You’ve never heard of Marvin Middlemark. As far as anyone can tell, he was a slightly quirky inventor in the mid-20th century who came up with things like a water-powered potato peeler. If he’d stopped there we wouldn’t even be discussing him. However, he did invent something most of us recognize instantly.
The traditional rabbit-ears antenna was invented by Mr. Middlemark around 1953. It was the first commercially successful indoor TV antenna and it sparked tons of copycats. It’s still sold, even today.
He didn’t invent the antenna, but he made it better
Heinrich Hertz invented the receiving antenna. Scientists like Marconi, Uda, and others improved the design until it became the highly technical antennas we use today. Still, most improvements in antenna technology were aimed at scientists, not homeowners. Mr. Middlemark saw an opportunity for new homeowners to get in on the explosive growth in television sets by creating an antenna that didn’t need to be put on the roof, and could be adjusted easily.
How a rabbit-ears antenna works
The two key features of a rabbit-ears antenna are the telescoping elements and the hinge that lets them move. Both features let the antenna change its shape and therefore receive different frequencies.
In order to receive a channel effectively, an antenna’s length should be a clean fraction of the wavelength of the signal. If the signal wavelength is 3 feet, the antenna should be 3 feet, 1.5 feet, 6 feet, something like that. The telescoping elements allow an antenna to get longer and shorter. Pivoting up and down also changes the apparent length of the antenna but also allows the antenna to move vertically to avoid obstructions in the house.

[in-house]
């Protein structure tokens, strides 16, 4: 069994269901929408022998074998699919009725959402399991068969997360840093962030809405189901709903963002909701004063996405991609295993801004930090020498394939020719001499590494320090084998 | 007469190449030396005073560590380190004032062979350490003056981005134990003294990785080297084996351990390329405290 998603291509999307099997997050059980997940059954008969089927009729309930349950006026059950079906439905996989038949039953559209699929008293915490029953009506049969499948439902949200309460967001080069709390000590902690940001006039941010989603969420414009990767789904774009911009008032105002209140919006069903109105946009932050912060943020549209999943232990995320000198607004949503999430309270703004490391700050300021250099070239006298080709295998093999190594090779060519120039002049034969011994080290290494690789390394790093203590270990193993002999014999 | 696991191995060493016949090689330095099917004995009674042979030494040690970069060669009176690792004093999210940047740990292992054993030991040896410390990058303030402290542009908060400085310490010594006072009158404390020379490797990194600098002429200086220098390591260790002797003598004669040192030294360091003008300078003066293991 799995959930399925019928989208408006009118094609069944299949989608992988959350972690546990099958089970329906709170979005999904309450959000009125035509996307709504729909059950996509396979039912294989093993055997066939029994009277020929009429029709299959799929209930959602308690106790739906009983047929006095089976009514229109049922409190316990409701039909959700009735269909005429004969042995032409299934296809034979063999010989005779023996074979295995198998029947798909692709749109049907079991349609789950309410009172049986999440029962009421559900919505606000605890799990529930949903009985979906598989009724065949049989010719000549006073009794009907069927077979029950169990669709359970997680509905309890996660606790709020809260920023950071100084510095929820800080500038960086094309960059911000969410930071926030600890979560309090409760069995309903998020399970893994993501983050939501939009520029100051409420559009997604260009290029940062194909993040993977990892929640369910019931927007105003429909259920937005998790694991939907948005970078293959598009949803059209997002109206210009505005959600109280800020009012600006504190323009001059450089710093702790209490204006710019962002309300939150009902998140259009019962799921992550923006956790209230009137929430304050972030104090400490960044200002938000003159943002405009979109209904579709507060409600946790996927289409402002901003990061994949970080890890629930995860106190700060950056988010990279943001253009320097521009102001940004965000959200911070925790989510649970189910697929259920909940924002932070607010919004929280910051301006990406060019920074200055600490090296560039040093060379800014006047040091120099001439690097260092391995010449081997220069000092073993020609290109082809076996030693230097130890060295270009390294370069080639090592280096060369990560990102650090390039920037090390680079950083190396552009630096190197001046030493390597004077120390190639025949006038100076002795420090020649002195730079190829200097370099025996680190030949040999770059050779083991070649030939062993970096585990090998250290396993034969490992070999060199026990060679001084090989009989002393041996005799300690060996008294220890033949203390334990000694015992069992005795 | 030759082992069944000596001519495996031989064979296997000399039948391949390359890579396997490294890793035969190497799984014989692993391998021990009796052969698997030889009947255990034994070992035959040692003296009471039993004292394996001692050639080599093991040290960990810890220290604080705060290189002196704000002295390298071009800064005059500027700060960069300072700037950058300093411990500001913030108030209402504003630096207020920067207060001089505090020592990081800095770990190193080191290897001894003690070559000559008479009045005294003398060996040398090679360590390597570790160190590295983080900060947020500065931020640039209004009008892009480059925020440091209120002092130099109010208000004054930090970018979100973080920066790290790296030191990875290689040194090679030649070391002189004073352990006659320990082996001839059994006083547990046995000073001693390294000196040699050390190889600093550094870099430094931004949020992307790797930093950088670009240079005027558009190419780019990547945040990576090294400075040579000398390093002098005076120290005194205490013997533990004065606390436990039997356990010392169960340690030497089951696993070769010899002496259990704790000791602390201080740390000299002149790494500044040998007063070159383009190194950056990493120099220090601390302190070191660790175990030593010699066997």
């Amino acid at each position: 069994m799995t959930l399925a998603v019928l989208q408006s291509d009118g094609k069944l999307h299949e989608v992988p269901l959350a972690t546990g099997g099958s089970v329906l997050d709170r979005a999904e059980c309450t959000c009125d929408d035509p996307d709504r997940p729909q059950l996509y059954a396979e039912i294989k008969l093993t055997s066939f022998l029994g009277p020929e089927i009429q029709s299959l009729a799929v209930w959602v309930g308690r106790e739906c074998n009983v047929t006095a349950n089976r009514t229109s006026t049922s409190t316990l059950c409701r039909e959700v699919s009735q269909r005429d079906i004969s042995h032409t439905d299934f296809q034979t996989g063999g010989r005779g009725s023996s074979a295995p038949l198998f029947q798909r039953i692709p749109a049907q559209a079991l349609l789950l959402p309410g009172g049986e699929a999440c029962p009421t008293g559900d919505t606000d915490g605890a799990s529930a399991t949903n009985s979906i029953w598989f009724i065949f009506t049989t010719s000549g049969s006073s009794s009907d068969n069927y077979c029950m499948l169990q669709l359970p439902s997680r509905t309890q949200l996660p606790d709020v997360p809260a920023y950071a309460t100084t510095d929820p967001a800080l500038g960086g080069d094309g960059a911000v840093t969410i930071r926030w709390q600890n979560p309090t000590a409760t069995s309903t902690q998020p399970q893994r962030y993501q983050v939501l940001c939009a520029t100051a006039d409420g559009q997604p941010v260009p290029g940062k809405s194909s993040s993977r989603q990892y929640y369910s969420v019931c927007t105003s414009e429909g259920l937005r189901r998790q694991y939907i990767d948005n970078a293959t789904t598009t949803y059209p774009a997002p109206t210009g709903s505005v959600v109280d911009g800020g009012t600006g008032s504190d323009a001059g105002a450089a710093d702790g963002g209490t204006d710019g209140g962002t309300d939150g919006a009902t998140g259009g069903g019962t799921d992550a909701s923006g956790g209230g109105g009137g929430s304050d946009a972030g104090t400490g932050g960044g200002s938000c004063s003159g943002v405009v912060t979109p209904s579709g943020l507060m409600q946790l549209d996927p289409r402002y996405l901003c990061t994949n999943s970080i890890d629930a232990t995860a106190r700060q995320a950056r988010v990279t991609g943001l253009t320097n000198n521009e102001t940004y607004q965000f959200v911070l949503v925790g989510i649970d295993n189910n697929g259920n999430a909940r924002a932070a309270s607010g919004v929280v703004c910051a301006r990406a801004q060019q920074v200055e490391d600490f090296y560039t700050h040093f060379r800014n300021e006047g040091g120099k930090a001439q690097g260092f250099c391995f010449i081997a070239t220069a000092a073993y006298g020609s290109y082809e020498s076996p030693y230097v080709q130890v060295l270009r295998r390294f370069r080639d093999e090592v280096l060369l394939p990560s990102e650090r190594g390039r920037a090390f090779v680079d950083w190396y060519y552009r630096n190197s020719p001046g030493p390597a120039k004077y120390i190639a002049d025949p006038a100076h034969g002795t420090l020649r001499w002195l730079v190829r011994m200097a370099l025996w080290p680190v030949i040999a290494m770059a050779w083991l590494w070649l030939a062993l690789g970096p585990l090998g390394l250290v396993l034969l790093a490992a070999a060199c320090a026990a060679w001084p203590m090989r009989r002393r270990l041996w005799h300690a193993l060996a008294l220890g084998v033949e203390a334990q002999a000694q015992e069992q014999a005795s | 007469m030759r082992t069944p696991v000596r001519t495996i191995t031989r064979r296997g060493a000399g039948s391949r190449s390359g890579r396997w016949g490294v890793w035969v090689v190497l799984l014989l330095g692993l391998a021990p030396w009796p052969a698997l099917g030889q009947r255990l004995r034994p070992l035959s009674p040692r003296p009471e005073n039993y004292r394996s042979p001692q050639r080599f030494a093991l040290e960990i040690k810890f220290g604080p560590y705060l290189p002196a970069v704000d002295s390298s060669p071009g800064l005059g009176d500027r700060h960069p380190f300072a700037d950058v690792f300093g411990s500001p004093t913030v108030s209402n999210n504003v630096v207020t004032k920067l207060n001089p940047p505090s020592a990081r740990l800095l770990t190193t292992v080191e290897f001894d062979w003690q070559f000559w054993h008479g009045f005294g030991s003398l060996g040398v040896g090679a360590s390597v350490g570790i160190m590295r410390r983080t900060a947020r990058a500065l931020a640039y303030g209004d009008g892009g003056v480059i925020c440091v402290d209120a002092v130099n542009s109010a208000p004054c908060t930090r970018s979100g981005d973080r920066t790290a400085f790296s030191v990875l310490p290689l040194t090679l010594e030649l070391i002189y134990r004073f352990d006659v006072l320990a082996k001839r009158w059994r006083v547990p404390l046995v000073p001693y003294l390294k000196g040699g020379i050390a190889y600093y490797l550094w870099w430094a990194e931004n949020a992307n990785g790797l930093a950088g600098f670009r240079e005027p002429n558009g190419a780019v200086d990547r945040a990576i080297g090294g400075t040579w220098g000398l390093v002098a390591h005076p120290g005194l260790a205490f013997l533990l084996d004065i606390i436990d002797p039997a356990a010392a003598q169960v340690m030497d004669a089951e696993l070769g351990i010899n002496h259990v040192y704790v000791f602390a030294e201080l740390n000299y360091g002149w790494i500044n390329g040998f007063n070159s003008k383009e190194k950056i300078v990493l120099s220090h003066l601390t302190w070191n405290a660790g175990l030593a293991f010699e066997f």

It’s called “rabbit ears,” believe it or not, because it “kinda” looks like real rabbit ears on top of a TV. I mean, you have to squint, but, well, kinda.
The legend of Marvin Middlemark
We know little of Mr. Middlemark other than his birth in New York City, his stable of 62 patents, his slightly bizarre life, and his passing in 1989 in Long Island, New York. While he did in fact patent 62 things, it seems that 61 of them didn’t amount to much, including a device to reinflate or rehabilitate old tennis balls.
Mr. Middlemark, apparently, entertained guests with his own chimpanzee and collection of stained glass windows. He died fairly well off with a fortune over $5 million and apparently 1,000 pairs of gloves.
But hey, he has a Wikipedia page. I don’t. So I think it’s fair to say, he’s still a pioneer in the world of communications… perhaps just a bit of an eccentric one.